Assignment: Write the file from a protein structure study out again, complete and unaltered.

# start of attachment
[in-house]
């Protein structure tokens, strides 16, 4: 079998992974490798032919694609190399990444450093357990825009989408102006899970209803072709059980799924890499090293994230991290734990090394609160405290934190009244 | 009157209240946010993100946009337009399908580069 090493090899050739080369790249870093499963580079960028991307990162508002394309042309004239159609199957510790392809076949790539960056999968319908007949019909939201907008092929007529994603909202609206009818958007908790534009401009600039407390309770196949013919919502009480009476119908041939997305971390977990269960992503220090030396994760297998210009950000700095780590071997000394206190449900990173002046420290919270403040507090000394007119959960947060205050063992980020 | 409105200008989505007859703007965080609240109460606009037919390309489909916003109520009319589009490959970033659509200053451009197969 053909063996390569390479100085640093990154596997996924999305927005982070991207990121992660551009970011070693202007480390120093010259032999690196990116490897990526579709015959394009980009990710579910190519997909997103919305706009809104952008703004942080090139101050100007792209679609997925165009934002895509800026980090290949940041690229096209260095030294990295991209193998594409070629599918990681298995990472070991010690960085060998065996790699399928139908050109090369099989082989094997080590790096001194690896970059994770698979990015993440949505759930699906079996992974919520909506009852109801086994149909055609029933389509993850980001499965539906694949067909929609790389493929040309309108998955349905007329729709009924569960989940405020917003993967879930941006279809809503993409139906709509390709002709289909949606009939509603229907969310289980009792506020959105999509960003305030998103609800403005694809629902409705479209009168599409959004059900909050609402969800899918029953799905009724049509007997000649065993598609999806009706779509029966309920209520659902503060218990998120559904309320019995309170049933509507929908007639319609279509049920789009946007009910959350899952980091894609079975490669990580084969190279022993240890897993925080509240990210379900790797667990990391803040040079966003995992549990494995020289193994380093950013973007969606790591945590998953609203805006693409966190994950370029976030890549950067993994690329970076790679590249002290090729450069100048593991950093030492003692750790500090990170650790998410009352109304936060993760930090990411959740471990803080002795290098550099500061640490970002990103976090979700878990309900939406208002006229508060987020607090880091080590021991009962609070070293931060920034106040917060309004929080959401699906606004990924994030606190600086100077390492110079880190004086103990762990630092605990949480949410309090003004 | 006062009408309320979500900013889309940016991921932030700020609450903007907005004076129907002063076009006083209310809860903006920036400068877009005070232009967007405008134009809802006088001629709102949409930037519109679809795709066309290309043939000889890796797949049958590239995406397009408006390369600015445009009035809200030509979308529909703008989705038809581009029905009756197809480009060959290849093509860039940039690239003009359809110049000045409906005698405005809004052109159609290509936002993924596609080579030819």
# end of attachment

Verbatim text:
[in-house]
């Protein structure tokens, strides 16, 4: 079998992974490798032919694609190399990444450093357990825009989408102006899970209803072709059980799924890499090293994230991290734990090394609160405290934190009244 | 009157209240946010993100946009337009399908580069 090493090899050739080369790249870093499963580079960028991307990162508002394309042309004239159609199957510790392809076949790539960056999968319908007949019909939201907008092929007529994603909202609206009818958007908790534009401009600039407390309770196949013919919502009480009476119908041939997305971390977990269960992503220090030396994760297998210009950000700095780590071997000394206190449900990173002046420290919270403040507090000394007119959960947060205050063992980020 | 409105200008989505007859703007965080609240109460606009037919390309489909916003109520009319589009490959970033659509200053451009197969 053909063996390569390479100085640093990154596997996924999305927005982070991207990121992660551009970011070693202007480390120093010259032999690196990116490897990526579709015959394009980009990710579910190519997909997103919305706009809104952008703004942080090139101050100007792209679609997925165009934002895509800026980090290949940041690229096209260095030294990295991209193998594409070629599918990681298995990472070991010690960085060998065996790699399928139908050109090369099989082989094997080590790096001194690896970059994770698979990015993440949505759930699906079996992974919520909506009852109801086994149909055609029933389509993850980001499965539906694949067909929609790389493929040309309108998955349905007329729709009924569960989940405020917003993967879930941006279809809503993409139906709509390709002709289909949606009939509603229907969310289980009792506020959105999509960003305030998103609800403005694809629902409705479209009168599409959004059900909050609402969800899918029953799905009724049509007997000649065993598609999806009706779509029966309920209520659902503060218990998120559904309320019995309170049933509507929908007639319609279509049920789009946007009910959350899952980091894609079975490669990580084969190279022993240890897993925080509240990210379900790797667990990391803040040079966003995992549990494995020289193994380093950013973007969606790591945590998953609203805006693409966190994950370029976030890549950067993994690329970076790679590249002290090729450069100048593991950093030492003692750790500090990170650790998410009352109304936060993760930090990411959740471990803080002795290098550099500061640490970002990103976090979700878990309900939406208002006229508060987020607090880091080590021991009962609070070293931060920034106040917060309004929080959401699906606004990924994030606190600086100077390492110079880190004086103990762990630092605990949480949410309090003004 | 006062009408309320979500900013889309940016991921932030700020609450903007907005004076129907002063076009006083209310809860903006920036400068877009005070232009967007405008134009809802006088001629709102949409930037519109679809795709066309290309043939000889890796797949049958590239995406397009408006390369600015445009009035809200030509979308529909703008989705038809581009029905009756197809480009060959290849093509860039940039690239003009359809110049000045409906005698405005809004052109159609290509936002993924596609080579030819």